(Ex Oriente, Berlin), pp 113–132, Studies in Near Eastern        Greece, ed Halstead P (Sheffield Academic, Sheffield,
                                                                                                                                      disappearances of vertebrates in the western Mediter-
    Production, Subsistence, and Environment no. 6.                  UK), pp 15– 41.
                                                                                                                                      ranean islands. Extinctions in Near Time, ed McPhee
30. Ammerman AJ, Cavalli-Sforza LL (1984) The Neolithic                ´
                                                                 54. Perles C (2001) The Early Neolithic in Greece (Cam-
                                                                                                                                      RDE (Kluwer, New York), pp 165–188.
    Transition and the Genetics of Populations in Europe             bridge Univ Press, Cambridge, UK).
                                                                                                                                  78. Cucchi T, et al. A new endemic species of the subgeneus
    (Princeton Univ Press, Princeton).                           55. Runnels C (2003) The origins of the Greek Neolithic. The
                                                                                                                                      Mus (Rodentia Mammalia) on the island of Cyprus.
31. Higgs E, Jarman MR (1969) The origins of agriculture.            Widening Harvest, eds Ammerman A, Biagi P (Archae-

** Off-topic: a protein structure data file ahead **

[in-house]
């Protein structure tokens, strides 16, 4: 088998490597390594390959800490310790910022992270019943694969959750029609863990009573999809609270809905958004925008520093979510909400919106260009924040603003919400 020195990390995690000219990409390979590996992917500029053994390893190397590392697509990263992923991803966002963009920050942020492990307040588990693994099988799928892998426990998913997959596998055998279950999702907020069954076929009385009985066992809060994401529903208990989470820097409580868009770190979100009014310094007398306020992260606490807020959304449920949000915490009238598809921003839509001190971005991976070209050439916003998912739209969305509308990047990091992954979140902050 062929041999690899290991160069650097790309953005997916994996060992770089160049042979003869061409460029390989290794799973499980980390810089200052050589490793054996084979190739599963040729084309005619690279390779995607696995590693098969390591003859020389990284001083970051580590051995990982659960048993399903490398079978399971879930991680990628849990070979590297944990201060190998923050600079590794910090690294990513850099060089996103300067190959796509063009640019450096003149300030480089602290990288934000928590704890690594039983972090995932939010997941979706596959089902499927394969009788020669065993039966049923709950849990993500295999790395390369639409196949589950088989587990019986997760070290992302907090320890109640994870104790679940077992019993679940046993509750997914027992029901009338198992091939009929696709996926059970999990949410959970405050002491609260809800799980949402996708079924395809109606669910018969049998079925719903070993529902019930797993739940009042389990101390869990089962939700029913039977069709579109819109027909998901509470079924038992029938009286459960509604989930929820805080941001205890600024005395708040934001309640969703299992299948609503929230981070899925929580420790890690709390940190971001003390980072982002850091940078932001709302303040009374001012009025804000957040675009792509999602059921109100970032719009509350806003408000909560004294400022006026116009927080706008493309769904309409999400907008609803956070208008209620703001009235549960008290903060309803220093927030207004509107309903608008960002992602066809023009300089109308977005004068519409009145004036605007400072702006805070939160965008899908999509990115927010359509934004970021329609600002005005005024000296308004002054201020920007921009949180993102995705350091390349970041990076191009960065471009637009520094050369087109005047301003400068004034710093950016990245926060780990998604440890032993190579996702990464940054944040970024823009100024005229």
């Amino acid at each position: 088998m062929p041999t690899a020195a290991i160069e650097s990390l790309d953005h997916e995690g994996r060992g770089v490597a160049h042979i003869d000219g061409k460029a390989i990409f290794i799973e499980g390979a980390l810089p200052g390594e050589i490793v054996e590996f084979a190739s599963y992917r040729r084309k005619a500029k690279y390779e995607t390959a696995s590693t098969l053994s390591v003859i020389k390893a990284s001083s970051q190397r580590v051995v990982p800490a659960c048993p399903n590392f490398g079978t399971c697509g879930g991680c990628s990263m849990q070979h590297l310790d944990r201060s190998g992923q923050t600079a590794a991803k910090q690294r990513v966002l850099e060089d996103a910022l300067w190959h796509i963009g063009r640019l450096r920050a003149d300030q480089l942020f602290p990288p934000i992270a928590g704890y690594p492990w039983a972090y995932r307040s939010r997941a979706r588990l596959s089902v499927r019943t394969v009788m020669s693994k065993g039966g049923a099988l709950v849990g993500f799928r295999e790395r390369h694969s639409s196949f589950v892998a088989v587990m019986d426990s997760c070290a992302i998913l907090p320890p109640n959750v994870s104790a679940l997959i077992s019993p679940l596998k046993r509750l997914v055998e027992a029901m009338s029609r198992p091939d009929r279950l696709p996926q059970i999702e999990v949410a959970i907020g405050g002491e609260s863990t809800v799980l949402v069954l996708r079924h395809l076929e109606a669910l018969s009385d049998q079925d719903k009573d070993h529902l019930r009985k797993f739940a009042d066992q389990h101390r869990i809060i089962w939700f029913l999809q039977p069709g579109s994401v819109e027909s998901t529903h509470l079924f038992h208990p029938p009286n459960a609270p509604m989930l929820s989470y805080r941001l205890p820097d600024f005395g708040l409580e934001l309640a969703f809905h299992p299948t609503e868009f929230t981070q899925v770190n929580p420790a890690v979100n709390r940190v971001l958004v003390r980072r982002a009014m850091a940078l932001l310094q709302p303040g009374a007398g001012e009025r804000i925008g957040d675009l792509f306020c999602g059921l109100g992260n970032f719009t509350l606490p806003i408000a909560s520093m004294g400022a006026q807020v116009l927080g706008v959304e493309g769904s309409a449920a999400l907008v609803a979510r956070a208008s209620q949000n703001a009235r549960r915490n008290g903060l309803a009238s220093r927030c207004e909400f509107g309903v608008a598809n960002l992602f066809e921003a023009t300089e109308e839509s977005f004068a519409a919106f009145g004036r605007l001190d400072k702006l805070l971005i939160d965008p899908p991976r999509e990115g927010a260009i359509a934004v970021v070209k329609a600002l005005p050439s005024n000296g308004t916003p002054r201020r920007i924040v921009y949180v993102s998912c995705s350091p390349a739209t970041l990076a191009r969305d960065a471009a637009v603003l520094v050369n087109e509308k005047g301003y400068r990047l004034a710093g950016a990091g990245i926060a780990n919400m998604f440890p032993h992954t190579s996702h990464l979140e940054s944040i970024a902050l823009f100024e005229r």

Zootaxa 1241:1–36.
    Antiquity 43:31– 41.                                             ological Institute of America, Boston), pp 121–132.
                                                                                                                                  79. Simmons A (1999) Faunal Extinction in an Island Society
32. Dennell R (1983) European Economic Prehistory (Aca-          56. Biagi P (2003) A review of the late Mesolithic in Italy
                                                                                                                                      (Kluwer, New York).
    demic, London).                                                  and its implication for the Neolithic transition. The
                                                                                                                                  80. Bunimovitz S, Barkai R (1996) Ancient bones and mod-
33. Barker G (1985) Prehistoric Farming in Europe (Cam-              Widening Harvest, eds Ammerman A, Biagi P (Archae-
                                                                                                                                      ern myths. J Med Arch 9:85–96.
    bridge Univ Press, Cambridge, UK).                               ological Institute of America, Boston), pp 133–156.
                                                                                                                                  81. Ammerman A, Noller J (2005) New light on Aeotokrem-
34. Hansen JM, Renfrew JM (1978) Paleolithic-Neolithic           57. Skeates R (2003) Radiocarbon dating and interpreta-
                                                                                                                                      nos. World Archaeol 37:533–543.
    seed remains at Francthi Cave, Greece. Nature                    tions of the Mesolithic-Neolithic transition in Italy. The
                                                                                                                                  82. Simmons A, Mandel R (2007) Not such a new light.